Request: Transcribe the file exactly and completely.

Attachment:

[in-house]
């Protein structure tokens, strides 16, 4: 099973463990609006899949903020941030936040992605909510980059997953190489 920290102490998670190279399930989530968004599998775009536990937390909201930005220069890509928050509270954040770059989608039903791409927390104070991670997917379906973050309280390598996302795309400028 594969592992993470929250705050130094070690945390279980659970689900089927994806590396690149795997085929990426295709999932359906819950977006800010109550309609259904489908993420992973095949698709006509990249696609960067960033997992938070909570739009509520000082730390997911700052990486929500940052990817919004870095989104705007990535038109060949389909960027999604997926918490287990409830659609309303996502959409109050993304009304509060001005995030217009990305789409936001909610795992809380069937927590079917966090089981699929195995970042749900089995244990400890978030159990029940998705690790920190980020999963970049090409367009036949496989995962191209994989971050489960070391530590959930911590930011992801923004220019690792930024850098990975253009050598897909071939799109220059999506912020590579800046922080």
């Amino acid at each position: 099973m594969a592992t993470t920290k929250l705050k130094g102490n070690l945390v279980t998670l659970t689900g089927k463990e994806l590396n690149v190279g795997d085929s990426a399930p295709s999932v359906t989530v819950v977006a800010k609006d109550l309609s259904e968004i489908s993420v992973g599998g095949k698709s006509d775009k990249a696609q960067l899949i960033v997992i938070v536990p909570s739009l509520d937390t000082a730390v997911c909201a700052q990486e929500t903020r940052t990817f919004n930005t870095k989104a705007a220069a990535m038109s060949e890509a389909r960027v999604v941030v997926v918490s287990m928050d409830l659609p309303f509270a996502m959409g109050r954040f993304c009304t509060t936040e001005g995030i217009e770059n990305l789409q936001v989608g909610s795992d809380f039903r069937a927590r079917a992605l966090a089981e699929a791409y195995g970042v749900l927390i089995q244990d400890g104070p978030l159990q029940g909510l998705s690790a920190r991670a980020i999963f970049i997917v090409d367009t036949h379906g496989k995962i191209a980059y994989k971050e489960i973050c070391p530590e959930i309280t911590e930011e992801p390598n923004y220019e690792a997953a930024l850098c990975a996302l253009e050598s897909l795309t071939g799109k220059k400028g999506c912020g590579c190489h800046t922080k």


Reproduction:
[in-house]
């Protein structure tokens, strides 16, 4: 099973463990609006899949903020941030936040992605909510980059997953190489 920290102490998670190279399930989530968004599998775009536990937390909201930005220069890509928050509270954040770059989608039903791409927390104070991670997917379906973050309280390598996302795309400028 594969592992993470929250705050130094070690945390279980659970689900089927994806590396690149795997085929990426295709999932359906819950977006800010109550309609259904489908993420992973095949698709006509990249696609960067960033997992938070909570739009509520000082730390997911700052990486929500940052990817919004870095989104705007990535038109060949389909960027999604997926918490287990409830659609309303996502959409109050993304009304509060001005995030217009990305789409936001909610795992809380069937927590079917966090089981699929195995970042749900089995244990400890978030159990029940998705690790920190980020999963970049090409367009036949496989995962191209994989971050489960070391530590959930911590930011992801923004220019690792930024850098990975253009050598897909071939799109220059999506912020590579800046922080």
């Amino acid at each position: 099973m594969a592992t993470t920290k929250l705050k130094g102490n070690l945390v279980t998670l659970t689900g089927k463990e994806l590396n690149v190279g795997d085929s990426a399930p295709s999932v359906t989530v819950v977006a800010k609006d109550l309609s259904e968004i489908s993420v992973g599998g095949k698709s006509d775009k990249a696609q960067l899949i960033v997992i938070v536990p909570s739009l509520d937390t000082a730390v997911c909201a700052q990486e929500t903020r940052t990817f919004n930005t870095k989104a705007a220069a990535m038109s060949e890509a389909r960027v999604v941030v997926v918490s287990m928050d409830l659609p309303f509270a996502m959409g109050r954040f993304c009304t509060t936040e001005g995030i217009e770059n990305l789409q936001v989608g909610s795992d809380f039903r069937a927590r079917a992605l966090a089981e699929a791409y195995g970042v749900l927390i089995q244990d400890g104070p978030l159990q029940g909510l998705s690790a920190r991670a980020i999963f970049i997917v090409d367009t036949h379906g496989k995962i191209a980059y994989k971050e489960i973050c070391p530590e959930i309280t911590e930011e992801p390598n923004y220019e690792a997953a930024l850098c990975a996302l253009e050598s897909l795309t071939g799109k220059k400028g999506c912020g590579c190489h800046t922080k």